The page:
Quaint Canadian village replica, rural Japan
Replica of a charming Canadian village with colorful historical buildings lining a quaint street, nestled in rural Japan.

Nostalgia for Canada at Hokkaido

Welcome to a Canadian ghost town in the heart of Hokkaido. Formerly a theme park reproducing the fictional village of Avonlea, Anne of Green Gables has long gone.

Canadian World
Canadian World

Canadian World park history and development

Canadian World was originally a theme park based on Anne of Green Gables by Canadian novelist Lucy Maud Montgomery. The founders were so inspired by the idyllic setting of Prince Edward Island’s small seaside town that they made a model in Ashibetsu, Hokkaido, the northernmost of Japan’s main islands.

Other parts of Canada are also represented, but the highlight is the almost identical replica of the village of Avonlea. Life-size Victorian houses, Kensington Station, Orwell School … and of course Anne’s farm with its green gables!

Canadian World
Canadian World

Everything is faithfully modelled on Montgomery’s descriptions. Visitors can take selfies with the park actors who play the roles of main characters like Anne and her “bosom friend” Diana.

Canadian World
Canadian World

The park reached its peak in the mid-1990s, attracting nearly 8,000 visitors a day. In 1997 the park went bankrupt as a consequence of the Asian economic crisis. The municipality of Ashibetsu took over the premises in the hope of boosting the town attractions.

Everything remains as it was; the park is free to access and maintenance carried out by volunteers. But the interiors of the buildings are no longer open to the public and there are no more activities in what has become a Canadian ghost town.

Japanese fascination with Anne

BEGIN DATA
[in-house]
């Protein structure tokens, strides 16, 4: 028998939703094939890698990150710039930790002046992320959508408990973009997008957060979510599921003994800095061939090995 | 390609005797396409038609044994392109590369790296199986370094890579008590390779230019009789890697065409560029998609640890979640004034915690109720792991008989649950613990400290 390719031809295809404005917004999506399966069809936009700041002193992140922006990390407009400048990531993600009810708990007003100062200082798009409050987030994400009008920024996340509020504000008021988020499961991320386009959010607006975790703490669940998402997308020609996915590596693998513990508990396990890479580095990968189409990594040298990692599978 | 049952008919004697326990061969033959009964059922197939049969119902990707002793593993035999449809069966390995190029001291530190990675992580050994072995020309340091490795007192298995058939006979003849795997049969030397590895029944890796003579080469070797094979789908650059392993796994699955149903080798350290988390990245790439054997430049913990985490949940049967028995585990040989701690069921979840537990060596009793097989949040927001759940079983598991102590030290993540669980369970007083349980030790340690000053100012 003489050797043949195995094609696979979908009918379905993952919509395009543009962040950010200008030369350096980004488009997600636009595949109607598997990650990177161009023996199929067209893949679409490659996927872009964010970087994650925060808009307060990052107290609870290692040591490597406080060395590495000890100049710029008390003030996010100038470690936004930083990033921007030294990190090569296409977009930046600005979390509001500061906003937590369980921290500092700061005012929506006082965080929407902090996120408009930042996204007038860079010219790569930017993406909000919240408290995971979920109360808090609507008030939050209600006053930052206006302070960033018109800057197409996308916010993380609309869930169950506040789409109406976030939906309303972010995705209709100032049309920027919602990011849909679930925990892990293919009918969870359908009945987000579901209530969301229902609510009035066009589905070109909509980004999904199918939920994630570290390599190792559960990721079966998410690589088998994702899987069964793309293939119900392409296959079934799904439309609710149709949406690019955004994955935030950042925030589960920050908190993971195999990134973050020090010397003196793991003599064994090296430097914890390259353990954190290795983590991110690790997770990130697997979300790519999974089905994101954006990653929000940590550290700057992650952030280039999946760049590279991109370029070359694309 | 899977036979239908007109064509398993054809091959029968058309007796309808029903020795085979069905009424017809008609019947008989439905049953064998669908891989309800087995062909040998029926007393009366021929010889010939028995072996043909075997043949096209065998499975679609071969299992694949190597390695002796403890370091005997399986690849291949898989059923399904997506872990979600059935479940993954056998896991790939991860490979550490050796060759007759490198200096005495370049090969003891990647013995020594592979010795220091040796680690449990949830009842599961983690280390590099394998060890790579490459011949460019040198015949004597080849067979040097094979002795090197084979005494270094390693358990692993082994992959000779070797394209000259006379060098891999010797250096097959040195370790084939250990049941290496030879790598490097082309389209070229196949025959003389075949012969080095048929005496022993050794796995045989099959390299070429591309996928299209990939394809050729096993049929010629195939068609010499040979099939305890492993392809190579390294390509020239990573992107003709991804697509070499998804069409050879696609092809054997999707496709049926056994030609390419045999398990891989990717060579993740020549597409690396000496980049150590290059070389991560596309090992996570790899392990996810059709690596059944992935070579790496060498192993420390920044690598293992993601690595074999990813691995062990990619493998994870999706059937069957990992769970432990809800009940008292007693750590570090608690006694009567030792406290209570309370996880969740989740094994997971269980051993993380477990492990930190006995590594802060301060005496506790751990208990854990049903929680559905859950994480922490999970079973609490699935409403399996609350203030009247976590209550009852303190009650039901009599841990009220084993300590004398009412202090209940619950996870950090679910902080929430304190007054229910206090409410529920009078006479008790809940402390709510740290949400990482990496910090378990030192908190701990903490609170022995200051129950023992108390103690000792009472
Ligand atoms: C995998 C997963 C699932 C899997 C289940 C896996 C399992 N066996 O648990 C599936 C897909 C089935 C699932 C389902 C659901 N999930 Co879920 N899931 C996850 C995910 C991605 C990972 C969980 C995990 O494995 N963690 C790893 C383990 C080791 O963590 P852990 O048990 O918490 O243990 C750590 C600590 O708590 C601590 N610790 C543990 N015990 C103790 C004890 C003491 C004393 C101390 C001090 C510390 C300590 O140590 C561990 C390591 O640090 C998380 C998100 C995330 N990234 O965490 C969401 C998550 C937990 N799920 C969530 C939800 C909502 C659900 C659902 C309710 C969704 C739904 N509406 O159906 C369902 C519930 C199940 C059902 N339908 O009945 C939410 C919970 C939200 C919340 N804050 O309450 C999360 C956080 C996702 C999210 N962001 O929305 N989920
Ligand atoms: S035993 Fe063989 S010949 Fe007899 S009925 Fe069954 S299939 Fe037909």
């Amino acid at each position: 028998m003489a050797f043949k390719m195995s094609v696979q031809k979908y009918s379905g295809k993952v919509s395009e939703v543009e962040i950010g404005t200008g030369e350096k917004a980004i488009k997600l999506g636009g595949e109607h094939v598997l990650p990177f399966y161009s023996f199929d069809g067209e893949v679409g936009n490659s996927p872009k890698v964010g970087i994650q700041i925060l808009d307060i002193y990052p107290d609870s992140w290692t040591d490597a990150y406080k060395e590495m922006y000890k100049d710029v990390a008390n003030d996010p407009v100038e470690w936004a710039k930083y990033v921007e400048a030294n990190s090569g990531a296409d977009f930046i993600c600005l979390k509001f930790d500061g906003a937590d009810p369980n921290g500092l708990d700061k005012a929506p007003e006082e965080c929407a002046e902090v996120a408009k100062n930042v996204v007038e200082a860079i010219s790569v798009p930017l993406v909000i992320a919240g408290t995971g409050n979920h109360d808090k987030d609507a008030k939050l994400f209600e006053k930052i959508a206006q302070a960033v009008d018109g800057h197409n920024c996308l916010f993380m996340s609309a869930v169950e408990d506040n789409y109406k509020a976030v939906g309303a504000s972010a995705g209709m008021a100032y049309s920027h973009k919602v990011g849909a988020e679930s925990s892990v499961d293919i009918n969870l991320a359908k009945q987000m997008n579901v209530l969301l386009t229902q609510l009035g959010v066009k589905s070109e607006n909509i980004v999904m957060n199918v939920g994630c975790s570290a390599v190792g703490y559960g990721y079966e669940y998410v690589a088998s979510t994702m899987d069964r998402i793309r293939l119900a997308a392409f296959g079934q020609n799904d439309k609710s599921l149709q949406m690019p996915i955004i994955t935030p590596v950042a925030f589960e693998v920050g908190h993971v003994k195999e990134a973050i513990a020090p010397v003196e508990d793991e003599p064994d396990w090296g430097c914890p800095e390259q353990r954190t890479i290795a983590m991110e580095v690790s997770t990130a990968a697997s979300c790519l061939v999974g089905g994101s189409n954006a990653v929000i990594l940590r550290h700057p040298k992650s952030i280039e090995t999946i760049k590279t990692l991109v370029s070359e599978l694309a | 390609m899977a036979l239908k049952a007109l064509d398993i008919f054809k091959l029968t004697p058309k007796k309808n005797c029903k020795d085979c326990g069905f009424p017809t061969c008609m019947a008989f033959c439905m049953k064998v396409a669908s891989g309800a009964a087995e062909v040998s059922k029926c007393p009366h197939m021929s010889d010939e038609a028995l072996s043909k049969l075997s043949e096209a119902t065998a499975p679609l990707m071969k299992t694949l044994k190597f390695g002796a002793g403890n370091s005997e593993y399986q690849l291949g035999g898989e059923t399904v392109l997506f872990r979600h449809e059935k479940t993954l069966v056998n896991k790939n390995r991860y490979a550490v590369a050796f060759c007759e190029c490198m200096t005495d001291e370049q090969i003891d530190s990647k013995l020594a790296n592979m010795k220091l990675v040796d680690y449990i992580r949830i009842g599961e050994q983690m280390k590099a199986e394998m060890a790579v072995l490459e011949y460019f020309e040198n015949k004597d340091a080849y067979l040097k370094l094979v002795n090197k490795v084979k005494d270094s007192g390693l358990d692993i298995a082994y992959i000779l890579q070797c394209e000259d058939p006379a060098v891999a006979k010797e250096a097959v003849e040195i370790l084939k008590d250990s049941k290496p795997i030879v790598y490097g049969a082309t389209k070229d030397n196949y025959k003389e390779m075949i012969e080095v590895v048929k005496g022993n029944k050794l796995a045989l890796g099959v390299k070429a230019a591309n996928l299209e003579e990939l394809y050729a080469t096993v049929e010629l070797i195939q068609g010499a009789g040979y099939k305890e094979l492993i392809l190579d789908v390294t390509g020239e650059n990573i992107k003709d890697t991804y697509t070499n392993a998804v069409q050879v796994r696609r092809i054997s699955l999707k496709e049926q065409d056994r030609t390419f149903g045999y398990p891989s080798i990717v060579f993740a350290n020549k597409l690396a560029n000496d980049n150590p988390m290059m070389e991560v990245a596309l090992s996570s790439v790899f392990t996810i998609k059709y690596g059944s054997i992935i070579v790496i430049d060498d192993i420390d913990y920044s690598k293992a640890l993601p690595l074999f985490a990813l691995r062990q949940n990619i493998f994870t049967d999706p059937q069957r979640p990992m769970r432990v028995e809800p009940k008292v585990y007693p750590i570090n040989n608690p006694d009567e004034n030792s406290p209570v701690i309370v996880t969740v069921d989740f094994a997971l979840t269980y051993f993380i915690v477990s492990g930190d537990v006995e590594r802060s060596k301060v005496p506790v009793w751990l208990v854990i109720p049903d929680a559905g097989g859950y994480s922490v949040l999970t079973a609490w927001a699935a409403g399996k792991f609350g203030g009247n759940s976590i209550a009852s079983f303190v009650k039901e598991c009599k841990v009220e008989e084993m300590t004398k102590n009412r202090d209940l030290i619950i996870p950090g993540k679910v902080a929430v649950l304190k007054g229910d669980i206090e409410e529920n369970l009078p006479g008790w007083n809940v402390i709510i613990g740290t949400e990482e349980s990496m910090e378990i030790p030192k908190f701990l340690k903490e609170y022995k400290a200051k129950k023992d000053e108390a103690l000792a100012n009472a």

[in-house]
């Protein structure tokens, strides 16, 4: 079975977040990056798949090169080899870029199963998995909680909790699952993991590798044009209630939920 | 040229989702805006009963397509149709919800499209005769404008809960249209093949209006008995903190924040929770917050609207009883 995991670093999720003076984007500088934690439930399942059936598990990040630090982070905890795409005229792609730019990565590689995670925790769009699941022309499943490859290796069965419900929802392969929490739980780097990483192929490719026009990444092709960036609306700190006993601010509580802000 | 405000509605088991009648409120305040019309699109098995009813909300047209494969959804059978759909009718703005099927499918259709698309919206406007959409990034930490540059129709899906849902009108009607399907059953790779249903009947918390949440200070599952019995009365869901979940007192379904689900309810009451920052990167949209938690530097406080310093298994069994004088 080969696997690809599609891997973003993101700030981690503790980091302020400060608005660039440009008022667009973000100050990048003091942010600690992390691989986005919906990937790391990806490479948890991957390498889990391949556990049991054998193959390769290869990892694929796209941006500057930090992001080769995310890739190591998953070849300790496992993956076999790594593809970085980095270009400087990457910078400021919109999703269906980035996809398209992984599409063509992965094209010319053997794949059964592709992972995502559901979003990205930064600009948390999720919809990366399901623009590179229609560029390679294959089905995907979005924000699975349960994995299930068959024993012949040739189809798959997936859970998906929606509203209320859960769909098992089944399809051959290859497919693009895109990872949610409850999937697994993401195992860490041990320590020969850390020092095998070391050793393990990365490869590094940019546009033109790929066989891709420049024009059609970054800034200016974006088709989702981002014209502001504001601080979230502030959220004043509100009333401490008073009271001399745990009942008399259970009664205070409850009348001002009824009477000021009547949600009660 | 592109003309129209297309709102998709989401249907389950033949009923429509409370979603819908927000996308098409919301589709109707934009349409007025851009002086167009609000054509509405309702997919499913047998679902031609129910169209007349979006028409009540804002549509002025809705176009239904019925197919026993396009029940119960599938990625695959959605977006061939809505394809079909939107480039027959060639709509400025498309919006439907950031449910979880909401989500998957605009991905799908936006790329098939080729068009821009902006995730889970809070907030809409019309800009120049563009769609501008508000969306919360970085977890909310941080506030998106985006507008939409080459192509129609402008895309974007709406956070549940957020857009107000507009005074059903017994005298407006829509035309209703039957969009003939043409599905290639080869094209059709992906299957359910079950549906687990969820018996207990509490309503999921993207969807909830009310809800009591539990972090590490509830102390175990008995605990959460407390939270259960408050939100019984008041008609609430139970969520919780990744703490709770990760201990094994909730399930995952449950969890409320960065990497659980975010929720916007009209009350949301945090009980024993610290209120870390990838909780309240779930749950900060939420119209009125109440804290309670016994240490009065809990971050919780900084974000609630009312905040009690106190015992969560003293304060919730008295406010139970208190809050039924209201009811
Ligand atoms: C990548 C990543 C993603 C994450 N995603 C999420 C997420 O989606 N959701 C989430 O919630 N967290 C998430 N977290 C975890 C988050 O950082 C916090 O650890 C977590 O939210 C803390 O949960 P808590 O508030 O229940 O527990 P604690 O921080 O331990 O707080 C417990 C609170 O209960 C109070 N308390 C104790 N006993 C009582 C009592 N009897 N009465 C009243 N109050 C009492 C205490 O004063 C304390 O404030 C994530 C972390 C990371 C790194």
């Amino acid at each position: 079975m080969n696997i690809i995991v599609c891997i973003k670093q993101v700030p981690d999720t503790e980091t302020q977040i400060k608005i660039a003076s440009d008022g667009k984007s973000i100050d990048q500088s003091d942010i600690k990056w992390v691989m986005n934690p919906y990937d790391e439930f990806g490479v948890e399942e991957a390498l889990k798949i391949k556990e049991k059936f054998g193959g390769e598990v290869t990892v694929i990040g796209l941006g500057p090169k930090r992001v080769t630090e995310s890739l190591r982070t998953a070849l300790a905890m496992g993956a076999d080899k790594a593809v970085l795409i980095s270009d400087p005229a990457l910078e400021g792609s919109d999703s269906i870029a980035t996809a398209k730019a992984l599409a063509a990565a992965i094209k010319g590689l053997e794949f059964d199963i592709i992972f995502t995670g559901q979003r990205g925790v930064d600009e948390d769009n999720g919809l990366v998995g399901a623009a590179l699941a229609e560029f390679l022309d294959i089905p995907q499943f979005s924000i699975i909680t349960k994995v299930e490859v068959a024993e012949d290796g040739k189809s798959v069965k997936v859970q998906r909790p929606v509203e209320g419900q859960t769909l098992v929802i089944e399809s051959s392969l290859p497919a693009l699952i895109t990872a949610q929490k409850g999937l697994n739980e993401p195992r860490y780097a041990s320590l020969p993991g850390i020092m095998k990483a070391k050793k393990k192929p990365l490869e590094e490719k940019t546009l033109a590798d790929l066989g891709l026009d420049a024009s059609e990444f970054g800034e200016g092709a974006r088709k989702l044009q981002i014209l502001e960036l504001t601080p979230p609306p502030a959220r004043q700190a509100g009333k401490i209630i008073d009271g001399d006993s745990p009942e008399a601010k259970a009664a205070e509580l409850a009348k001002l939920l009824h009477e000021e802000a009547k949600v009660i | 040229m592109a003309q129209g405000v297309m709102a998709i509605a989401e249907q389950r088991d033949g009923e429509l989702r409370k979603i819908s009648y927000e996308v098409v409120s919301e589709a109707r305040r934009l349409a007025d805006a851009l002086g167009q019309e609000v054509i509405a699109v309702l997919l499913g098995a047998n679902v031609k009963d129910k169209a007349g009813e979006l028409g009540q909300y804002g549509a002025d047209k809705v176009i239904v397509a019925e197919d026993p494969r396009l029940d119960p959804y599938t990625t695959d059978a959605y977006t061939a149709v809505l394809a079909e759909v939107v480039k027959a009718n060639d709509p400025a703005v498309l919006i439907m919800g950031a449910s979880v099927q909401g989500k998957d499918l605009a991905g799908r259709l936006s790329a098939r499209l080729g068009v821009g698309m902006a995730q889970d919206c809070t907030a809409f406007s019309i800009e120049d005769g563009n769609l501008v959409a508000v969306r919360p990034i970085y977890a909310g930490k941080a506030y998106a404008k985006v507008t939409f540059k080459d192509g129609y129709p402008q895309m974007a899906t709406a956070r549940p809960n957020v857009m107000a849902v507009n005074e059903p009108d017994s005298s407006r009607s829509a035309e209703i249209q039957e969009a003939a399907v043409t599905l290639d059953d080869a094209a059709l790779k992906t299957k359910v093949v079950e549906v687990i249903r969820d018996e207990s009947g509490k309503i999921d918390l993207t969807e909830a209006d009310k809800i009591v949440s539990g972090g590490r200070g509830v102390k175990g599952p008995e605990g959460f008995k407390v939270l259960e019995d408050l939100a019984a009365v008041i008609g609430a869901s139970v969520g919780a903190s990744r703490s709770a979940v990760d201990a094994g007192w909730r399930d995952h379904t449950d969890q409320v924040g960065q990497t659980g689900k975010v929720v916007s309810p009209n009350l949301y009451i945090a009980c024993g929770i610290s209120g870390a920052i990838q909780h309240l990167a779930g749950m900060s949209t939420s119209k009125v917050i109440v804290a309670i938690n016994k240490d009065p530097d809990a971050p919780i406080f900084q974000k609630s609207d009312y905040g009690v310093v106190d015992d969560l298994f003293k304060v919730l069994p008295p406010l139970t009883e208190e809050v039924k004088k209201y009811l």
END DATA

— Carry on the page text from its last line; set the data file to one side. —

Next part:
Anne of Green Gables is a national heroine in Japan. Every year, some 3,500 tourists visit Prince Edward Island (the real one!) making Japan one of the main sources of tourism on this small island with a population of 150,000.

The Japanese passion for Anne begins during the Second World War. A Canadian missionary gave her student Hanako Muraoka a copy of the book, which was secretly translated during the war and published in 1952. Encouraged by the Americans, the book is widely published and distributed in libraries managed by the US State Department.

The story of this spirited and outgoing orphan would have been part of the American plan for rapid democratization of Japan. Liberal propaganda to encourage women to free themselves from their traditional Japanese roles.

But Anne wasn’t content to be a Western cultural import. She became an integral part of Japanese culture, interpreted and reinterpreted by artists, writers, mangakas (cartoonists).

Canadian World
Canadian World

Most Japanese people will tell you that they know her because they saw her on television. In 1979, Nippon Animation Co. released a series of 50 episodes by none other than Japan’s preeminent animator and director Hayao Mizayaki.

Anne Shirley, the book’s main character, has become a pop icon in Japan. Schools named after her teach children to speak with the local accent of Prince Edward Island. In Okayama, the “Green Gables Schoolhouse” even offered young Japanese women the chance to learn to behave like the fictional heroine of Green Gables.

And for more awesome content about Japan, follow Jordy Meow on Instagram ! 🎵